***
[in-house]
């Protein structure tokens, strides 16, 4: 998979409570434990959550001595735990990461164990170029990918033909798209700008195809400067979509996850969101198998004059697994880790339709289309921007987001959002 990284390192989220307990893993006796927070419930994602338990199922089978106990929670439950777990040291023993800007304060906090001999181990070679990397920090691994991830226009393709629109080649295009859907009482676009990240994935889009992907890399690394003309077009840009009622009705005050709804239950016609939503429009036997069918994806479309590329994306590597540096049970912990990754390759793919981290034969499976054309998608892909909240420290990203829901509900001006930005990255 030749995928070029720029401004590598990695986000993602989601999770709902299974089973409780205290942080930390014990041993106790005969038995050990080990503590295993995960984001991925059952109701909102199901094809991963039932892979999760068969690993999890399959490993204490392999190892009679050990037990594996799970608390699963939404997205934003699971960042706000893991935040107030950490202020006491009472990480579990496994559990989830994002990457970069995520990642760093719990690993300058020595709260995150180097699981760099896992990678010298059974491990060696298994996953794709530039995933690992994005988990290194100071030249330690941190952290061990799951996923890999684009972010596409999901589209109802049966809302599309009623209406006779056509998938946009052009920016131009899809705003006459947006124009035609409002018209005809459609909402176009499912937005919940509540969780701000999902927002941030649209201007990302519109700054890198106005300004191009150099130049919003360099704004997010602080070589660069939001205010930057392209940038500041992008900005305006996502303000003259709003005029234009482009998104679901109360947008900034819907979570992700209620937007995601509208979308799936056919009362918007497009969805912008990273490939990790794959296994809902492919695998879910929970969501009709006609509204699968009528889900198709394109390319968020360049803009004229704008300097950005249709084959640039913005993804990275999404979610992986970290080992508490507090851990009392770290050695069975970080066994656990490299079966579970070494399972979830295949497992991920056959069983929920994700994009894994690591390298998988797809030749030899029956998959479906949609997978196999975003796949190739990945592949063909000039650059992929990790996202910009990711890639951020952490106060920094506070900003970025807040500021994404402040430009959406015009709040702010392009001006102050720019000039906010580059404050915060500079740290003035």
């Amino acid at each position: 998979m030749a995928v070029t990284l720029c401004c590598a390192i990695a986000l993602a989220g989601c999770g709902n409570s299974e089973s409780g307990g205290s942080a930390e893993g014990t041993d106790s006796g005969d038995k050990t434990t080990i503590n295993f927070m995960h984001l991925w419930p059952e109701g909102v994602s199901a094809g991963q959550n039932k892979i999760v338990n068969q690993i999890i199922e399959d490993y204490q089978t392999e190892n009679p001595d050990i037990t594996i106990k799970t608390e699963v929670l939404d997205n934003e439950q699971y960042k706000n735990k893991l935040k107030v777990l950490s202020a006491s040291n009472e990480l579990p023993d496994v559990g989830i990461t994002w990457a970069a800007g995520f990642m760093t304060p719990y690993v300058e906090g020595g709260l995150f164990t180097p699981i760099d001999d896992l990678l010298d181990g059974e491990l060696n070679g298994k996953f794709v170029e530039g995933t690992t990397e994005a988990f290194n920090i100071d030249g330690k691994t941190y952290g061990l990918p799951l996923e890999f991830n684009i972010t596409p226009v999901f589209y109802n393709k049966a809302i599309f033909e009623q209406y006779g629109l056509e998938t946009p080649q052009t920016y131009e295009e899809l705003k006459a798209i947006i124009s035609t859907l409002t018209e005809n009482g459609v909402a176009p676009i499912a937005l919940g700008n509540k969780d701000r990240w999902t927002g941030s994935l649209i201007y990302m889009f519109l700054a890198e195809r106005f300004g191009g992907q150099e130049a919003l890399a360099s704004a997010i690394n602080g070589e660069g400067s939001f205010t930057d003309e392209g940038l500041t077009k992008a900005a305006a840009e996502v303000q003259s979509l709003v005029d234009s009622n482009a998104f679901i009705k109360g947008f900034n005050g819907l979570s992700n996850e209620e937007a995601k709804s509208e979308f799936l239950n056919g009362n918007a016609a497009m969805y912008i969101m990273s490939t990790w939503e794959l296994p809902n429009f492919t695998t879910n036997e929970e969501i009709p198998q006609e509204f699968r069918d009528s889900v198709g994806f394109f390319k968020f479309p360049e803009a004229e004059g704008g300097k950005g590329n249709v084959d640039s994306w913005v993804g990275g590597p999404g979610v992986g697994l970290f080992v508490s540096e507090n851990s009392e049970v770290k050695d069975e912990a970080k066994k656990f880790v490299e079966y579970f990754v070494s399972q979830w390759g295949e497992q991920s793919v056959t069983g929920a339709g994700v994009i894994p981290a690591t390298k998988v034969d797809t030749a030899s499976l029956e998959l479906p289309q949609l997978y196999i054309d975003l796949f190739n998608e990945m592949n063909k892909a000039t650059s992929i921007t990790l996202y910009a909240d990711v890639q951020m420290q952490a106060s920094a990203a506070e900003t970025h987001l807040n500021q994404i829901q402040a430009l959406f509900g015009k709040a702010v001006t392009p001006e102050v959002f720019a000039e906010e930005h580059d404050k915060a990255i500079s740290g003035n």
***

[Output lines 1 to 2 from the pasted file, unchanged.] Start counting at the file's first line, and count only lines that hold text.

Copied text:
[in-house]
């Protein structure tokens, strides 16, 4: 998979409570434990959550001595735990990461164990170029990918033909798209700008195809400067979509996850969101198998004059697994880790339709289309921007987001959002 990284390192989220307990893993006796927070419930994602338990199922089978106990929670439950777990040291023993800007304060906090001999181990070679990397920090691994991830226009393709629109080649295009859907009482676009990240994935889009992907890399690394003309077009840009009622009705005050709804239950016609939503429009036997069918994806479309590329994306590597540096049970912990990754390759793919981290034969499976054309998608892909909240420290990203829901509900001006930005990255 030749995928070029720029401004590598990695986000993602989601999770709902299974089973409780205290942080930390014990041993106790005969038995050990080990503590295993995960984001991925059952109701909102199901094809991963039932892979999760068969690993999890399959490993204490392999190892009679050990037990594996799970608390699963939404997205934003699971960042706000893991935040107030950490202020006491009472990480579990496994559990989830994002990457970069995520990642760093719990690993300058020595709260995150180097699981760099896992990678010298059974491990060696298994996953794709530039995933690992994005988990290194100071030249330690941190952290061990799951996923890999684009972010596409999901589209109802049966809302599309009623209406006779056509998938946009052009920016131009899809705003006459947006124009035609409002018209005809459609909402176009499912937005919940509540969780701000999902927002941030649209201007990302519109700054890198106005300004191009150099130049919003360099704004997010602080070589660069939001205010930057392209940038500041992008900005305006996502303000003259709003005029234009482009998104679901109360947008900034819907979570992700209620937007995601509208979308799936056919009362918007497009969805912008990273490939990790794959296994809902492919695998879910929970969501009709006609509204699968009528889900198709394109390319968020360049803009004229704008300097950005249709084959640039913005993804990275999404979610992986970290080992508490507090851990009392770290050695069975970080066994656990490299079966579970070494399972979830295949497992991920056959069983929920994700994009894994690591390298998988797809030749030899029956998959479906949609997978196999975003796949190739990945592949063909000039650059992929990790996202910009990711890639951020952490106060920094506070900003970025807040500021994404402040430009959406015009709040702010392009001006102050720019000039906010580059404050915060500079740290003035």